Iran Pulls Ahead in Race to Supply India With OilBy
Crude from Iran being used to build India’s strategic reserves
Iran moved past Iraq, Saudi Arabia as top supplier in October
Iran is pulling ahead in the race for market share in the world’s fastest-growing oil consuming nation, India, weakening the hold of rival OPEC members amid the group’s struggle to agree on output cuts.
Iran, which dramatically boosted crude sales in 2016 after they were curbed for years by sanctions over its nuclear program, is challenging the sway of Saudi Arabia and Iraq as it offers perks for refiners to help rebuild its standing in Asia’s third-largest economy. Cargoes to fill strategic petroleum reserves helped Iran emerge last month as India’s biggest supplier for the first time in 2016, according to data compiled by Bloomberg.
Iran’s progress in building market share assumes significance amid a glut that’s more than halved oil prices since 2014. Members of the Organization of Petroleum Exporting Countries meet Wednesday to try to finalize the terms of a production decrease with some countries, including Iran, reluctant to agree to reductions. India’s $2-trillion economy imports more than 80 percent of its crude requirement and the International Energy Agency expects it to be the fastest-growing consumer through 2040.
“Everyone is looking for an alternative to Saudi crude because of high dependence,” said R. Ramachandran, director of refineries at India’s second-largest state-run oil processor Bharat Petroleum Corp Ltd. “Iranian crude can provide a better yield pattern in some cases and can be fetched within a week. It will gradually compete with Saudi and Iraqi crude for higher share in India.”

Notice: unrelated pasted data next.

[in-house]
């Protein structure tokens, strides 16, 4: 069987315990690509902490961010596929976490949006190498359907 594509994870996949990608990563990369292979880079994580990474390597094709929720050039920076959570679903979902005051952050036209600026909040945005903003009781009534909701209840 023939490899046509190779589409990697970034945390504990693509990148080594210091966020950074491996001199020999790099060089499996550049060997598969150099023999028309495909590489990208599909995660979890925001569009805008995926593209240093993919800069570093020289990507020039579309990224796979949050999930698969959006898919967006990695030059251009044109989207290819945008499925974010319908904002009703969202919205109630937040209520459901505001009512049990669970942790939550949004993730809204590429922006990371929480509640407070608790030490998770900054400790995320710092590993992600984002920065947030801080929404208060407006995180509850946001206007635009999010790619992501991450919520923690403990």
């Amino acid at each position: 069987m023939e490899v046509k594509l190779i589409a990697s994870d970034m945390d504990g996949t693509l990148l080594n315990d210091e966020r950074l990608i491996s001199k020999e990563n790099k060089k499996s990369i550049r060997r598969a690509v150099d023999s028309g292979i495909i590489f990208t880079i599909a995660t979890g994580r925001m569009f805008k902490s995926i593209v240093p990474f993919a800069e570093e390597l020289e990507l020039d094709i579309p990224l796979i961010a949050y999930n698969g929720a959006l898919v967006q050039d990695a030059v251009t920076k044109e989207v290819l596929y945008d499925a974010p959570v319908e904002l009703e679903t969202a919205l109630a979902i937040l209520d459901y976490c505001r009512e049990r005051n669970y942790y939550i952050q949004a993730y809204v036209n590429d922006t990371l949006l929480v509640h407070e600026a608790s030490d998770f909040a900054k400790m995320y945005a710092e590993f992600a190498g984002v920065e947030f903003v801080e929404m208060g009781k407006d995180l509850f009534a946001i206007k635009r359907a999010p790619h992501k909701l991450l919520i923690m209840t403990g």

Iranian supplies in October rose 56 percent to 759,700 barrels per day from a month ago, while shipments from Saudi Arabia were 717,000 barrels per day and Iraq’s 488,000 barrels a day, shipping data compiled by Bloomberg show.
In the July-September quarter, Iran overtook Venezuela to become India’s third-largest crude supplier, with shipments growing 51 percent from the previous quarter. The top shipper Saudi Arabia saw sales climb 10 percent, while Iraq’s grip on the No. 2 position loosened with an 8 percent drop.
Brent crude traded 0.9 percent lower at $47.80 a barrel on Tuesday. The decline came as a deal among OPEC members to reduce production looked increasingly shaky. Both Iraq and Iran have resisted cutting their own production, but need an OPEC deal to benefit from any price increase.
Iran has offered attractive terms like 80 percent freight discount and 90 days of credit this financial year, Indian Oil Corp.’s Director Finance A. K. Sharma told Bloomberg in September. Imports from the nation may rise further once it starts exporting its new heavy grade as that will be preferred by companies like Reliance Industries Ltd., owner of the world’s largest refining complex, said London-based Ehsan Ul Haq, principal consultant at KBC Advanced Technologies.
One wrinkle in the story may be the $13 billion acquisition of Essar Oil Ltd.’s Vadinar refinery by Russian giant Rosneft PJSC and a consortium of Trafigura Group and United Capital Partners. Rosneft may supply the refinery on India’s west coast with Venezuelan crude, hurting Iran, according to Tushar Tarun Bansal, director at Ivy Global Energy.
For now though, Iranian crude continues to be attractive for Indian refiners.
Imports from Iran by state-run Mangalore Refinery and Petrochemicals Ltd. and Bharat Petroleum are being used to fill India’s strategic petroleum reserves in Mangalore over October and November. The nation has bought six million barrels of Iranian crude for the 1.5-million-metric-ton underground cavern.
“With old buyers such as MRPL returning, Iranian crude is expected to see increased demand in India, displacing other Middle Eastern barrels,” said Ivy Global Energy’s Bansal. “The Saudis are seen as a more reliable supplier than Iraqis and their quality is also more stable, hence Iraq is expected to see greater impact overall.”